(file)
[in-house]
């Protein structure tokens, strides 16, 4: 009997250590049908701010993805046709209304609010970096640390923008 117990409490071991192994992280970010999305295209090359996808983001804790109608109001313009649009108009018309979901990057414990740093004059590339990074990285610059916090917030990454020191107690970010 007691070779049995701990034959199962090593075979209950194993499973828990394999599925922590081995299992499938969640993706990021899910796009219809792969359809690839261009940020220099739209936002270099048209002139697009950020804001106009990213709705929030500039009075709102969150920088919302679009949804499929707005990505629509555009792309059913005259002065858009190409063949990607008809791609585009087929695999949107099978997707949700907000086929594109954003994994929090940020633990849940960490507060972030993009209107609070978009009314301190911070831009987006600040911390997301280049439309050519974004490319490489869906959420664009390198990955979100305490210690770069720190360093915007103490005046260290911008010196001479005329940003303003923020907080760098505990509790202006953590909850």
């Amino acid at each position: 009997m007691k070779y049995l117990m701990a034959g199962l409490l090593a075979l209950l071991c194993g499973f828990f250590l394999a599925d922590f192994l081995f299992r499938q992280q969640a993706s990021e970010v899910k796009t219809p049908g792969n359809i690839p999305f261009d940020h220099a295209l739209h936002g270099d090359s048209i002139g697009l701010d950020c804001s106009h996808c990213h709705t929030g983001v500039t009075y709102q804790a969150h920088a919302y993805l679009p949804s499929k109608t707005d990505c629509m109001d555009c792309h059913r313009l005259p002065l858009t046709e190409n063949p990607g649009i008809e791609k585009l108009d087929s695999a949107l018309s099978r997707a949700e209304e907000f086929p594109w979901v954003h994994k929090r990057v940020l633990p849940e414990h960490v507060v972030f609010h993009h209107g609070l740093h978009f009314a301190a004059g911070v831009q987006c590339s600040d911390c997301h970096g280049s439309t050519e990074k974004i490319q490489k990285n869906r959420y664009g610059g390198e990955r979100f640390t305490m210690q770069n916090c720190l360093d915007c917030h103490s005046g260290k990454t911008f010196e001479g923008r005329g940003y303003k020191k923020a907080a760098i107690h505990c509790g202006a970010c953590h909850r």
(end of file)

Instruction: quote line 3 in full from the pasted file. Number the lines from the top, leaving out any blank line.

């Amino acid at each position: 009997m007691k070779y049995l117990m701990a034959g199962l409490l090593a075979l209950l071991c194993g499973f828990f250590l394999a599925d922590f192994l081995f299992r499938q992280q969640a993706s990021e970010v899910k796009t219809p049908g792969n359809i690839p999305f261009d940020h220099a295209l739209h936002g270099d090359s048209i002139g697009l701010d950020c804001s106009h996808c990213h709705t929030g983001v500039t009075y709102q804790a969150h920088a919302y993805l679009p949804s499929k109608t707005d990505c629509m109001d555009c792309h059913r313009l005259p002065l858009t046709e190409n063949p990607g649009i008809e791609k585009l108009d087929s695999a949107l018309s099978r997707a949700e209304e907000f086929p594109w979901v954003h994994k929090r990057v940020l633990p849940e414990h960490v507060v972030f609010h993009h209107g609070l740093h978009f009314a301190a004059g911070v831009q987006c590339s600040d911390c997301h970096g280049s439309t050519e990074k974004i490319q490489k990285n869906r959420y664009g610059g390198e990955r979100f640390t305490m210690q770069n916090c720190l360093d915007c917030h103490s005046g260290k990454t911008f010196e001479g923008r005329g940003y303003k020191k923020a907080a760098i107690h505990c509790g202006a970010c953590h909850r």